Mukherjee magic not enough as Koreans bring their wizardry to the table


Sutirtha Mukherjee and Ayhika Mukherjee are Asian Games bronze medallists. The first ever Indian women’s doubles team to medal at this level. Fuelled by one of the great upsets in India’s sporting history, it had redefined the word impossible.

For now, though, thanks to Cha Suyong and Pak Sugyong, the dream of a first Indian table tennis finalist(s) remains just that, a dream.

Outside of North Korea and the inner circles of TT, those names may not mean much – they are not on the ITTF rankings, neither is anyone else from their country – but that doesn’t mean anything. As they showed on Monday morning, being unknown doesn’t mean they are not exceptional.

In a superb semifinal, they beat the Mukherjees 4-3 (11-7, 8-11, 11-7, 8-11, 9-11, 11-5, 2-11) to set up a final date in the evening with Jeon Jihee and Shin Yubin, neighbours from down south.

For Sutirtha and Ayhika, though, this is nowhere near the end of their road. The match, for the first six games, was an exhibition of what makes the two so good and why they should continue to play together.

Childhood friends who read each other’s intentions brilliantly (despite, rather strangely, only having started working as a pair recently), they play to each other’s strengths. Ayhika’s backhand block, full of dip and variation and backspin, often sets up a tough return for the opponent, enabling Sutirtha to unleash that jackhammer of a backhand smash of hers. And we saw that time and again on Monday.

The first game was won 11-7 on the back of Ayhika’s blocking and variation, and some superbly deceptive serving. The third game was won 11-7 again, but this time on the back of Sutirtha’s power. There’s subtle sidespin on Sutirtha’s backhands but viscerally it’s all power, the wristwork subsumed by the entirety of her being working itself into the shot.

The sixth game was arguably their best. Trailing 2-3, their coach Mamta Prabhu advised them to trust their backhands: ‘Chala, chala, backhand chala’ ; and that’s what they did.

It started with three backhand slaps (all to different parts of the table) from Sutirtha and ended with a magical defensive slice from Ayhika. In between came the trademark setup — Ayhika’s blocking forcing a weak reply, Sutirtha killing the rally early — and Ayhika’s variations in front-foot defence.

But that was as good as it got. The three games before the decider that Cha Suyong and Pak Sugyong had won had been dominated by their forehands – big, booming swipes that imparted spin of the levels Muttiah Muralitharan could only have dreamt up.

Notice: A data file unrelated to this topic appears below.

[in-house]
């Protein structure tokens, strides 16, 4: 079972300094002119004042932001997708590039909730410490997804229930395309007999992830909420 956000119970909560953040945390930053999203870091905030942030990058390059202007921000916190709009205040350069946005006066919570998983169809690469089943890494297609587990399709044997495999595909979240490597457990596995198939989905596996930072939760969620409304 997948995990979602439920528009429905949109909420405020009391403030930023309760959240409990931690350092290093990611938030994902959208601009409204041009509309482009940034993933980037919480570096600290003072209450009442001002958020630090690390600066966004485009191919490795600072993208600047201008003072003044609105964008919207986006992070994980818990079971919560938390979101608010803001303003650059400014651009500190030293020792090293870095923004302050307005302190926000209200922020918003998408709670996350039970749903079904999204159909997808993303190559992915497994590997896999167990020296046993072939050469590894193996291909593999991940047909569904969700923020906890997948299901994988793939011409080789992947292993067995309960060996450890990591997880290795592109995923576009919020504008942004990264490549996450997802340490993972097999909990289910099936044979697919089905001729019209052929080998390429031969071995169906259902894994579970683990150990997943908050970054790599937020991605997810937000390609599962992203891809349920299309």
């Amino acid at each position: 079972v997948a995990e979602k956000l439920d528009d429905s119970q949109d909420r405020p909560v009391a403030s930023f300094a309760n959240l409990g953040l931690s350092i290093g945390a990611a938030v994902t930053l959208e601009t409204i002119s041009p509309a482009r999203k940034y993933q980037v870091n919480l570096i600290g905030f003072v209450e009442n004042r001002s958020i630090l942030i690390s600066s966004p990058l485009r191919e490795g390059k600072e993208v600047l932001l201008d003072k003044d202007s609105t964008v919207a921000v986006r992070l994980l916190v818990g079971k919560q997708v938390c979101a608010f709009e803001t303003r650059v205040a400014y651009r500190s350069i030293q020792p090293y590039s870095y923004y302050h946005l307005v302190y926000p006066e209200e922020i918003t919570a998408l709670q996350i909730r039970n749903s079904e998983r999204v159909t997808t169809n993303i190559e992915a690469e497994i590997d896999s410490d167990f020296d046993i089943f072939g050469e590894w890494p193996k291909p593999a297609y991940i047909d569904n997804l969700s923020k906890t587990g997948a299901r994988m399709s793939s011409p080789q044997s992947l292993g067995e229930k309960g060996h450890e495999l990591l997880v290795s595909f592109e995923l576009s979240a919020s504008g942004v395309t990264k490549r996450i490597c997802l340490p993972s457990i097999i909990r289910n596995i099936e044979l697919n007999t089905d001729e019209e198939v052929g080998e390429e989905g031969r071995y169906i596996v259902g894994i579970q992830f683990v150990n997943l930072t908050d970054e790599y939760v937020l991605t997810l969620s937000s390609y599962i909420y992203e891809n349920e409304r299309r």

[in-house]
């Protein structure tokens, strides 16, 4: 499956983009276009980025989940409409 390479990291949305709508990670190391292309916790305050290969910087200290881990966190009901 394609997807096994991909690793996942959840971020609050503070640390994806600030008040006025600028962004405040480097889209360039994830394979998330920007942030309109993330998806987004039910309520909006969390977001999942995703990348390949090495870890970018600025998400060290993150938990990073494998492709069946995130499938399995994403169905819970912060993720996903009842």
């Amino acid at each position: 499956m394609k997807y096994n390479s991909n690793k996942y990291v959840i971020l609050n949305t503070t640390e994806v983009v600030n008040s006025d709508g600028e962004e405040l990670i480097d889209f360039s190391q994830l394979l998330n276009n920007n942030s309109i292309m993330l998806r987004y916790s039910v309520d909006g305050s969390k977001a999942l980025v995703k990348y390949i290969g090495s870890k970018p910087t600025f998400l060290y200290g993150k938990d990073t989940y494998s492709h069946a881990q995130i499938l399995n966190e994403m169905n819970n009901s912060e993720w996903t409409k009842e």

But they had all been close, especially game 5, where the two teams went toe-to-toe on attack and Cha had to bring out a cross forehand out of nowhere to take the game.

In those three games, Cha and Pak had attacked the Mukherjees’ forehands, keeping the ball from their strengths, forcing errors. There were sublime shots from them in there, including a frankly ridiculous push from Pak that looked straightforward till it suddenly jumped and spun into an unsuspecting Ayhika’s face.

That it still ran close was a testament of how much the Indians had leaned into coach Mamta’s “bindaas khelo” philosophy. They took risks: when it paid off, they won handsomely, when it didn’t, they lost narrowly.

Till the seventh game, that is.

In what had otherwise been a tight, see-sawing battle of a match, the seventh game stood out as the difference-maker. Cha and Pak shifted to a seventh gear the Indians simply didn’t have and absolutely blew them away. They returned top-spinning drops that caught the net cord with drops that had more top spin, somehow. They set up easy kills at will. They ended the game, the match, with a most ludicrous forehand, Cha racing across the court to slam a vicious, spinning forehand that split the two motionless Indians.

There’s no shame in going down to this brilliance, especially when you’ve run them so close. They’d stood toe-to-toe with some of the best in the game and they leave the arena on their own feet.

And so, Sutirtha and Ayhika will return with unprecedented bronzes around their neck. More importantly, though, after having beaten China in China, they will return with the knowledge that they are capable of much. Not just belief, knowledge… that if they back themselves, anything is possible.

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